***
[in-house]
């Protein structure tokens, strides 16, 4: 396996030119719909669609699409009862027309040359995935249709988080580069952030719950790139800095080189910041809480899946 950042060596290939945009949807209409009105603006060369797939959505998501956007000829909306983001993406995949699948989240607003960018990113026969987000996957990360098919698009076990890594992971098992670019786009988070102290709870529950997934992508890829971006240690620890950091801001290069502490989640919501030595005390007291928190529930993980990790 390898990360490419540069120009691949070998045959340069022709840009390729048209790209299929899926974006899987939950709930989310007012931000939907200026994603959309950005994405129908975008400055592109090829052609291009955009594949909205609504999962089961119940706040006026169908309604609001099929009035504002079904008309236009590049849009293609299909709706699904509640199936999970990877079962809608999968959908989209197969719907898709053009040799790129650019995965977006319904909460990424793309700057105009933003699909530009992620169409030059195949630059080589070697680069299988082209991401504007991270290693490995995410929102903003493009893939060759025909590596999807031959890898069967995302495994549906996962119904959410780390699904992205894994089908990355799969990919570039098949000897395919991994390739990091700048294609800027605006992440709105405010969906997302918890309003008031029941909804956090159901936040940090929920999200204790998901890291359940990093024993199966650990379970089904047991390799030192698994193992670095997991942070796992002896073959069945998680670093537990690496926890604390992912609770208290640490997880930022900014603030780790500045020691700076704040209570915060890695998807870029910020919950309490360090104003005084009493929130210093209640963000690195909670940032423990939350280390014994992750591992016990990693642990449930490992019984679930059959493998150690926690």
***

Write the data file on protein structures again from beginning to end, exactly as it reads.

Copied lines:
[in-house]
């Protein structure tokens, strides 16, 4: 396996030119719909669609699409009862027309040359995935249709988080580069952030719950790139800095080189910041809480899946 950042060596290939945009949807209409009105603006060369797939959505998501956007000829909306983001993406995949699948989240607003960018990113026969987000996957990360098919698009076990890594992971098992670019786009988070102290709870529950997934992508890829971006240690620890950091801001290069502490989640919501030595005390007291928190529930993980990790 390898990360490419540069120009691949070998045959340069022709840009390729048209790209299929899926974006899987939950709930989310007012931000939907200026994603959309950005994405129908975008400055592109090829052609291009955009594949909205609504999962089961119940706040006026169908309604609001099929009035504002079904008309236009590049849009293609299909709706699904509640199936999970990877079962809608999968959908989209197969719907898709053009040799790129650019995965977006319904909460990424793309700057105009933003699909530009992620169409030059195949630059080589070697680069299988082209991401504007991270290693490995995410929102903003493009893939060759025909590596999807031959890898069967995302495994549906996962119904959410780390699904992205894994089908990355799969990919570039098949000897395919991994390739990091700048294609800027605006992440709105405010969906997302918890309003008031029941909804956090159901936040940090929920999200204790998901890291359940990093024993199966650990379970089904047991390799030192698994193992670095997991942070796992002896073959069945998680670093537990690496926890604390992912609770208290640490997880930022900014603030780790500045020691700076704040209570915060890695998807870029910020919950309490360090104003005084009493929130210093209640963000690195909670940032423990939350280390014994992750591992016990990693642990449930490992019984679930059959493998150690926690």